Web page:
Kevin Eastman Basketball Coaching Notes

Kevin Eastman is a great coach to study.  He has really good thoughts on all aspects of building a basketball program.  Coach Eastman is retired from Coaching.  His career included Assistant Coach for Doc Rivers at both Boston and LA, Vice President of Basketball Operations for the Clippers, and Head Men’s Coach at UNC Wilmington and Washington State.

Here are some notes that I have put together from his teaching.  My resources for these notes: @kevineastman,, and

I also have a sample five minute video of Coach Eastman discussing his views on skill development. Click this link to see it.

“The best defensive teams BUY TIME on defense.” by doing the following:  1) Ball Pressure- Intelligent, 2) Getting to early help spots 3) Stunts on flight of the ball not the catch 4) High and Active hands

“How hard are your cuts in the tempo of your offense?  This is what matters.  Cut with purpose and cut hard for the entire game.  How hard are your cuts the last seven or eight minutes?  You wear people down this way.” As a coach, you must demand that your players cut hard at all times.  The majority of players will cut hard when they think they are the primary receiver and a touch is possible.  But cutting hard all the time creates other advantages for an offensive team.  If you pick your spots to cut hard then the defense can also pick their spots as well.  Be the type of player in practice that constantly cuts hard — so hard, so consistently, that your teammates will grumble when they are told to defend you. Hard, sharp cuts create opportunities for teammates.  We refer to this as “cutting to create help.”  Quite often when you make a hard, sharp cut, you will force another defender to leave his/her assignment to help on you and this will allow them to be open for a shot.  Occupying the defense is a great advantage of hard cuts to occupy a defender (or two).  Often when you see a penetrating dribble to the basket, it is because of cutting away from the ball. As a coach, demand it of your players.  Even if you work on dummy offense — all cuts must be hard and sharp.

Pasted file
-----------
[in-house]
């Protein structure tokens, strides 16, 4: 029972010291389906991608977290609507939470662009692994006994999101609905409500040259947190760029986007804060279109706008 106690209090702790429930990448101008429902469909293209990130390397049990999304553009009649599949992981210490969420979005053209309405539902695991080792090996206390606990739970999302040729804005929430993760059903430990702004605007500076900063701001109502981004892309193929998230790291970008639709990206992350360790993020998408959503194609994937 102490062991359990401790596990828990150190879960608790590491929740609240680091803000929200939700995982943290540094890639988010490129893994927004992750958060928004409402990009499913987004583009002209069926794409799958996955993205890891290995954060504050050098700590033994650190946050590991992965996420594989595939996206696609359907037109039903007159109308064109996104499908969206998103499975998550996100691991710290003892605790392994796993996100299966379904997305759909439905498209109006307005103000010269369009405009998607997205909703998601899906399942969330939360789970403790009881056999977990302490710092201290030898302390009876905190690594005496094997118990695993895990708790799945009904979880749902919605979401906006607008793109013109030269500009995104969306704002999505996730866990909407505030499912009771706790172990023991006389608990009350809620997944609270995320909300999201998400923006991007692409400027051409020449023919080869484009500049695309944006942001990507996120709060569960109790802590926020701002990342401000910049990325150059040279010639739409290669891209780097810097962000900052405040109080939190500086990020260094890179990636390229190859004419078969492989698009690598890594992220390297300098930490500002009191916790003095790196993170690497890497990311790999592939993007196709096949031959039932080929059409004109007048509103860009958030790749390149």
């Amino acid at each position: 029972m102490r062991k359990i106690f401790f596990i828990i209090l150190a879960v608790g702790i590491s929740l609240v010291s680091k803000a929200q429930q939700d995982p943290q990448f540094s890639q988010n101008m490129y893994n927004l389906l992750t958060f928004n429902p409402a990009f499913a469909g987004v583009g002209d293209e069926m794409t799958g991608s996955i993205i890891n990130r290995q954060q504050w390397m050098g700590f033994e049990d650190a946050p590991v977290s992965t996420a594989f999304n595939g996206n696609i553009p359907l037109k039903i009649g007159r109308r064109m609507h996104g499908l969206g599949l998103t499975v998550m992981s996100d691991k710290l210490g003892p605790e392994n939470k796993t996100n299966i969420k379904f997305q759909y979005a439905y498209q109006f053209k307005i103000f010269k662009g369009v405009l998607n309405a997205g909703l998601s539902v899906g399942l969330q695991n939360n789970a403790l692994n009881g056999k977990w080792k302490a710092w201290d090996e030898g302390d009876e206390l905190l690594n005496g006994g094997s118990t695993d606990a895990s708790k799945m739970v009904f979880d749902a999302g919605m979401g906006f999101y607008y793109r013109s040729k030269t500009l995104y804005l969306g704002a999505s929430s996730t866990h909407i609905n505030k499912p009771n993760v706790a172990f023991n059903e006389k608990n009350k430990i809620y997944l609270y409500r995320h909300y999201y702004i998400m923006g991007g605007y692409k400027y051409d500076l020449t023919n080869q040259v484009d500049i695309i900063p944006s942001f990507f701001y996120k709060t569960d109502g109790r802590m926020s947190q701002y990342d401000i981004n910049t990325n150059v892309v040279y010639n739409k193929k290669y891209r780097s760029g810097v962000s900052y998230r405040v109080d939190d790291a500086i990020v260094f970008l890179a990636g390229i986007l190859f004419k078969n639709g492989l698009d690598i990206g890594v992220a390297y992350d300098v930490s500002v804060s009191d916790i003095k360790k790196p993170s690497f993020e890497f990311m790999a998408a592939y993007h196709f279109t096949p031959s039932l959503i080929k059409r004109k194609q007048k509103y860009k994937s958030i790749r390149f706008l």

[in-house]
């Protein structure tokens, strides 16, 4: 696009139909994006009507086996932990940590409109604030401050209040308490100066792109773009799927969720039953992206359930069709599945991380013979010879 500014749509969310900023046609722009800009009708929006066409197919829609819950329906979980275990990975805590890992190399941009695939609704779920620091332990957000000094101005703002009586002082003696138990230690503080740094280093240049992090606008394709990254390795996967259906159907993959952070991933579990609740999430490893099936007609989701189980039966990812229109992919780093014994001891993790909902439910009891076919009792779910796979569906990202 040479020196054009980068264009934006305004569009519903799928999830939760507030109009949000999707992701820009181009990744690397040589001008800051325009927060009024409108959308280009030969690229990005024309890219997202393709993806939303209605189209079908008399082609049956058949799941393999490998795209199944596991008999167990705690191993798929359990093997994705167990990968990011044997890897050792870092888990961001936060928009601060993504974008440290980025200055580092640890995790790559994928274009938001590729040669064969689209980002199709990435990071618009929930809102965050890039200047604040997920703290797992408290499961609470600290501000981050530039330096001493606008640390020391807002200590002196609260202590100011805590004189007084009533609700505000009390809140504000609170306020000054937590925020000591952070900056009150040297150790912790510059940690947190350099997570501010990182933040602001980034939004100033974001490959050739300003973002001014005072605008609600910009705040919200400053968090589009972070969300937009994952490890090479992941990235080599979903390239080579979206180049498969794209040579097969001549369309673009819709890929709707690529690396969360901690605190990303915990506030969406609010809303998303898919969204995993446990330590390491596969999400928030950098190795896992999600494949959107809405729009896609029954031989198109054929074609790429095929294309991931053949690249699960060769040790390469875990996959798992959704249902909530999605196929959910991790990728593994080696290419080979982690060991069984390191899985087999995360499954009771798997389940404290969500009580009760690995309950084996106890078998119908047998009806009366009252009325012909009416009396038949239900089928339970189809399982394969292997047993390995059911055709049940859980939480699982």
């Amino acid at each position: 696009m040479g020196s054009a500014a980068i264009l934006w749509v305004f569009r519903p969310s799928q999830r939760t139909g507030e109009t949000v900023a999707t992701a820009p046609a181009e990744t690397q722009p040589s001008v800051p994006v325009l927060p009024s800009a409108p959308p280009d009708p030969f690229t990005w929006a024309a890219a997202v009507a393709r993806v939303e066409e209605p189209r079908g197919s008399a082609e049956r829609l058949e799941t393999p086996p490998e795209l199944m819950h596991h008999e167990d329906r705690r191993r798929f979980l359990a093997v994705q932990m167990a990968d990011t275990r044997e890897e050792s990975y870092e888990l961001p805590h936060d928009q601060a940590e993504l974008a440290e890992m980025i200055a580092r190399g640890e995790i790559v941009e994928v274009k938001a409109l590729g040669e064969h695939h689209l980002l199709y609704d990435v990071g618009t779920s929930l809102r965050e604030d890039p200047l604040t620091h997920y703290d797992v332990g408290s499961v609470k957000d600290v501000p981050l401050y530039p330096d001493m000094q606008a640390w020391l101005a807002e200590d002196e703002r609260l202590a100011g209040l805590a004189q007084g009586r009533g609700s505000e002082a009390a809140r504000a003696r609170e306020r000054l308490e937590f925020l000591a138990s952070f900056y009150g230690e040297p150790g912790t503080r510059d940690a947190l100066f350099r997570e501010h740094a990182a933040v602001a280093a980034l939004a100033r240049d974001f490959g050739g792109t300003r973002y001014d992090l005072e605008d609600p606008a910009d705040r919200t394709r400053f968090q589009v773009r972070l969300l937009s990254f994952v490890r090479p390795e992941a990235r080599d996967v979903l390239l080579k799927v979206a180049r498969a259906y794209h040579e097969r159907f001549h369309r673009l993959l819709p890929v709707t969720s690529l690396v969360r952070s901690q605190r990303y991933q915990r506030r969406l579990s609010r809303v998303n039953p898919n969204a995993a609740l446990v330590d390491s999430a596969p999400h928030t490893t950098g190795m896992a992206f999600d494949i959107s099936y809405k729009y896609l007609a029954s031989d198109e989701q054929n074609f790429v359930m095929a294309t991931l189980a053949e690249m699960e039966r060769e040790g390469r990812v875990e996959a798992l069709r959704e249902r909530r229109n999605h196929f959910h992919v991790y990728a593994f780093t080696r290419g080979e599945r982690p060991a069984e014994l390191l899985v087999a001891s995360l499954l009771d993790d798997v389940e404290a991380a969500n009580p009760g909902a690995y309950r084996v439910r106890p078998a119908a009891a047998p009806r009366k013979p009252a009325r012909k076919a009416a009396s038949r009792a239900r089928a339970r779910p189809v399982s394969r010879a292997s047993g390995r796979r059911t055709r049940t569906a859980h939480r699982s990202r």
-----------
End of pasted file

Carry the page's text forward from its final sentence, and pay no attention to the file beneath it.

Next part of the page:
Be there before you get there (great thought in regard to a players mentality — especially defensively)

The great ones (Players/Coaches) have Master Ability …responsibility  …dependability  …accountability   …availability

Do you know what’s going on in your locker room?

Knowledge is quickness

Can’t win with “my turn shots” = shooting turnovers

They say the truth hurts? Re-frame your mindset to: the truth helps. In all reality it’s lies we must be concerned with: lies lose!

To “get to” you must “put in”. Simply stated: to get to where you want to go you have to put in the required effort, study, and preparation!

It’s not play “with” each other; its play “for” each other!

Trust: a very powerful ingredient to team success. It’s developed over time by what people see you do & hear you say. Do your words/actions match!

Leaders have bad days just like everyone else. But leaders must rise above this knowing they often determine the pulse each day for many!